Friday 12 October 2012

A Blast From The Past on Quangos

For those who have spent up to five minutes watching the news it has emerged that the BBC has a problem concerning a former employee.  If true then not only did it fail in applying various statutory requirements, it raises questions about the way the whole show has been run now for the last decades.

On top of that are a number of other serious issues affecting other bodies and parts of government, notably all those agencies of one sort or another.  It is apparent that conspicuous failures of management and operation are the norm in UK governance and no longer exceptional and inexplicable failures.

But when we look at who runs these bodies and how they are connected we see a web of familiar names who are all interconnected.  One striking feature is that while we are told how experienced they are and why they are chosen, it seems that very many, or the majority, of these “Quangocrats” are not just on one body but numbers of them.

That raises the question of “how do they do it?”  To which the answer is they don’t.  They flit around their meetings and conferences without actually being involved much in the real business. This is done by a crew of footloose management people whose key ambition is to rise to be a Quangocrat. 

This is the way the armed services are run, the police and almost the whole lot.  No wonder we cannot control either our debt or out of control organisations.  In October of 1979, I published the following. 

It was a response to the new Thatcher Government’s declaration of a major cull of the quango’s and a return of the business of government to the government and to the civil service.


O’Cartess was taking a turn around his desk when Cugloan put his head round the door.  “What….” began Cugloan.  “It takes two to quango,” carolled O’Cartess.  “More like Last Quango in Bognor” riposted Cugloan.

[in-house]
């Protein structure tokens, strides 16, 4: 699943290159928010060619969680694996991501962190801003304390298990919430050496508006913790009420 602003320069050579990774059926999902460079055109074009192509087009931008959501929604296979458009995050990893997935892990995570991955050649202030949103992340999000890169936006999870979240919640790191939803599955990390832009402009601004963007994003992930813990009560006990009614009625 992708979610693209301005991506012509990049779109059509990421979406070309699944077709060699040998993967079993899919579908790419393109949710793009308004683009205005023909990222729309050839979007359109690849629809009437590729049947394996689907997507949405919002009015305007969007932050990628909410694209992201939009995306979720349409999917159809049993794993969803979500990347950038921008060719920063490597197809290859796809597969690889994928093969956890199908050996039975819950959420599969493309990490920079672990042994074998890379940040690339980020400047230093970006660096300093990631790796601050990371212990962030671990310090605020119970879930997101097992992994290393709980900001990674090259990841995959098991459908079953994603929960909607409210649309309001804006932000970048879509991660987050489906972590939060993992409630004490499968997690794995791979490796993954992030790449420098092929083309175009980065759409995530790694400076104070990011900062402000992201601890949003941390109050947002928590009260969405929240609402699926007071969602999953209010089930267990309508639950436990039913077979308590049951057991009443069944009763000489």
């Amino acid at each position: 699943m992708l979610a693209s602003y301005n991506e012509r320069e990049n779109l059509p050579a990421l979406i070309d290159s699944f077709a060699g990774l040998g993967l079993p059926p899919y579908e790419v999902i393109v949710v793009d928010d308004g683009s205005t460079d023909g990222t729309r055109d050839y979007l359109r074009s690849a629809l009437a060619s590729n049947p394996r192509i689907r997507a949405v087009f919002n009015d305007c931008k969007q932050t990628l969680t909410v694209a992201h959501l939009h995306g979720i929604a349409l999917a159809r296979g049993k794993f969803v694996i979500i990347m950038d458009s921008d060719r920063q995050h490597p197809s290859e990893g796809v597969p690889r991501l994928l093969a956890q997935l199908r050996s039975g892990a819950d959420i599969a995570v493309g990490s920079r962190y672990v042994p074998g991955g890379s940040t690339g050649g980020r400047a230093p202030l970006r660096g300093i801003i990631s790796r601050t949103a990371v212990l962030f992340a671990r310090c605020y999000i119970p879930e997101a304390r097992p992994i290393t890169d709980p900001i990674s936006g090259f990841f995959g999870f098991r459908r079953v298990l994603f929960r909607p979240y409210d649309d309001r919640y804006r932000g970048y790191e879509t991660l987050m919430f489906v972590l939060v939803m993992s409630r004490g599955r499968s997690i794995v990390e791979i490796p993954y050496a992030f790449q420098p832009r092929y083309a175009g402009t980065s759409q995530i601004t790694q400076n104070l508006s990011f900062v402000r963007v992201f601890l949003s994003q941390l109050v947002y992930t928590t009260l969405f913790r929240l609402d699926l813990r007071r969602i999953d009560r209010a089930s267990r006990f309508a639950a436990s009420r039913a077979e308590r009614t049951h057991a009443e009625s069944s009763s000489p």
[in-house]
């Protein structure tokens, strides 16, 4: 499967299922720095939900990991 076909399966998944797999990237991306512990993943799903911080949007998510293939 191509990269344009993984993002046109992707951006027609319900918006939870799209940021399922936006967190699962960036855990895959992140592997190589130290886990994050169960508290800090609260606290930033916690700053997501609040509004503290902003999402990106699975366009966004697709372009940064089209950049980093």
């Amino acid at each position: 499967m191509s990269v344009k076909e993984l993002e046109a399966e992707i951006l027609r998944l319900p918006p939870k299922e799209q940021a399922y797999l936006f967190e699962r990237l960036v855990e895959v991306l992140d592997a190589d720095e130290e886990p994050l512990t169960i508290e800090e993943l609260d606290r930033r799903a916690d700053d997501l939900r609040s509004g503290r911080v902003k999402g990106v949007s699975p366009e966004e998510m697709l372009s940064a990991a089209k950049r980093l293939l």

“I say, said O’Cartess, “in this place the example is The Ball before Waterloo.”  Cugloan wanted to know more.  “You are really celebrating the demise of all these bodies.”

“Not at all, replied O’Cartess, “what on earth can I say in Committee without being able to quote all the sets of initials that make it imperative to do this or that.  I’m bereft, left with only my professional responsibility to go on and at the going rate that’s not worth much.”

Cugloan was doubtful.  “Did anyone really take much notice?”  O’Cartess replied, “when they wanted to, these were the crutches they leant on.  It was never I or me, always Thingummy or Whatsit.  It is really going to be difficult persuading Committee to actually make a decision of their own, they’ve quite forgotten how to.  And as for taking an officer’s advice, the thought will terrify them.”

Cugloan mustered a little sarcasm to curb O’Cartess’s eccentricity.  “And where will it all end?”  “Oh it hasn’t ended, it’s just begun” said O’Cartess.  Cugloan looked quizzical, “what precisely?”

“The development of the Quango, “ said O’Cartess.  “Its obvious to any classicist or gardener.  Cut a few heads off and then stand back to see what happens.”  “What,” asked Cugloan.

“A whole new lot of bigger and better heads,” said O’Cartess.  “All this heavy pruning will bring forth a rich and varied crop in the next summer of growth.  The great age of the Quango is round the next economic corner, the many headed monster will….”

“All right,” said Cugloan.  “I get the point, but what happens in the meantime?”  “You and I will till and hoe and prepare the soil, nothing will show and then the ground will be full of growth.”  “Ah, the fruits of the earth,” said Cugloan.  “Maybe,” said O’Cartess, “or, perhaps, a lot of rank and nasty weeds.  Then where shall we be?”

“Wallflowers“, said Cugloan, “or would you care for a Marche Militaire?”.



1 comment:

  1. "They flit around their meetings and conferences without actually being involved much in the real business."

    They do - I've seen it. If the going gets rough there is usually another quango or fake charity willing to provide a safe executive haven.